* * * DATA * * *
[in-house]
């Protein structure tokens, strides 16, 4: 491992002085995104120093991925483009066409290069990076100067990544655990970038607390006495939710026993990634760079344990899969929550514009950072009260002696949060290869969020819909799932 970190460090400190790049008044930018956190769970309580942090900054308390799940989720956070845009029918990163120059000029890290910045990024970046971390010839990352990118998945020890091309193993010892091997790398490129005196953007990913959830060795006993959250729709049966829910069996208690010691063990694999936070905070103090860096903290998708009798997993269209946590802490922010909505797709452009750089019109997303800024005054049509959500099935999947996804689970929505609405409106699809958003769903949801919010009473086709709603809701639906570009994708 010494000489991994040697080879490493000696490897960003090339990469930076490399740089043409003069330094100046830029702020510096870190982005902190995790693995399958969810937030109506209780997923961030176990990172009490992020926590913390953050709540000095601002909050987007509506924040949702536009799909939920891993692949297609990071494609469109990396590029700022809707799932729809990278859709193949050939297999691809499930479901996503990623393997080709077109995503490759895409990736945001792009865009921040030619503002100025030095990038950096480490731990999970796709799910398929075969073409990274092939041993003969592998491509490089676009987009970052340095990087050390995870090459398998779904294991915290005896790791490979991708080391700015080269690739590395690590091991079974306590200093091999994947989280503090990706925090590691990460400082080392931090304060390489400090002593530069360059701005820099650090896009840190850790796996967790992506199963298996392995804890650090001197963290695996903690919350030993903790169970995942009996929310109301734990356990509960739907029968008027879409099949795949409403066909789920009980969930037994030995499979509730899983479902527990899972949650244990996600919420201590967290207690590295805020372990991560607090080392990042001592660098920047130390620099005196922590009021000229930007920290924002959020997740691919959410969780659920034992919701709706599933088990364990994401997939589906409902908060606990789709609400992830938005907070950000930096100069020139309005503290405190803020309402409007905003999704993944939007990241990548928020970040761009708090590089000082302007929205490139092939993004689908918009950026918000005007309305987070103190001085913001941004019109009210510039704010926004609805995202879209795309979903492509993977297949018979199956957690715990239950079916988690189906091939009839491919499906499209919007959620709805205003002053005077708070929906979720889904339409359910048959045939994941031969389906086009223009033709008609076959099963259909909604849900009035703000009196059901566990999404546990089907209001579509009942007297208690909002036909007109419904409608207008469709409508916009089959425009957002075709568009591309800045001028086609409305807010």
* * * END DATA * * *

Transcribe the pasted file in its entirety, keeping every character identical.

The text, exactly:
[in-house]
């Protein structure tokens, strides 16, 4: 491992002085995104120093991925483009066409290069990076100067990544655990970038607390006495939710026993990634760079344990899969929550514009950072009260002696949060290869969020819909799932 970190460090400190790049008044930018956190769970309580942090900054308390799940989720956070845009029918990163120059000029890290910045990024970046971390010839990352990118998945020890091309193993010892091997790398490129005196953007990913959830060795006993959250729709049966829910069996208690010691063990694999936070905070103090860096903290998708009798997993269209946590802490922010909505797709452009750089019109997303800024005054049509959500099935999947996804689970929505609405409106699809958003769903949801919010009473086709709603809701639906570009994708 010494000489991994040697080879490493000696490897960003090339990469930076490399740089043409003069330094100046830029702020510096870190982005902190995790693995399958969810937030109506209780997923961030176990990172009490992020926590913390953050709540000095601002909050987007509506924040949702536009799909939920891993692949297609990071494609469109990396590029700022809707799932729809990278859709193949050939297999691809499930479901996503990623393997080709077109995503490759895409990736945001792009865009921040030619503002100025030095990038950096480490731990999970796709799910398929075969073409990274092939041993003969592998491509490089676009987009970052340095990087050390995870090459398998779904294991915290005896790791490979991708080391700015080269690739590395690590091991079974306590200093091999994947989280503090990706925090590691990460400082080392931090304060390489400090002593530069360059701005820099650090896009840190850790796996967790992506199963298996392995804890650090001197963290695996903690919350030993903790169970995942009996929310109301734990356990509960739907029968008027879409099949795949409403066909789920009980969930037994030995499979509730899983479902527990899972949650244990996600919420201590967290207690590295805020372990991560607090080392990042001592660098920047130390620099005196922590009021000229930007920290924002959020997740691919959410969780659920034992919701709706599933088990364990994401997939589906409902908060606990789709609400992830938005907070950000930096100069020139309005503290405190803020309402409007905003999704993944939007990241990548928020970040761009708090590089000082302007929205490139092939993004689908918009950026918000005007309305987070103190001085913001941004019109009210510039704010926004609805995202879209795309979903492509993977297949018979199956957690715990239950079916988690189906091939009839491919499906499209919007959620709805205003002053005077708070929906979720889904339409359910048959045939994941031969389906086009223009033709008609076959099963259909909604849900009035703000009196059901566990999404546990089907209001579509009942007297208690909002036909007109419904409608207008469709409508916009089959425009957002075709568009591309800045001028086609409305807010």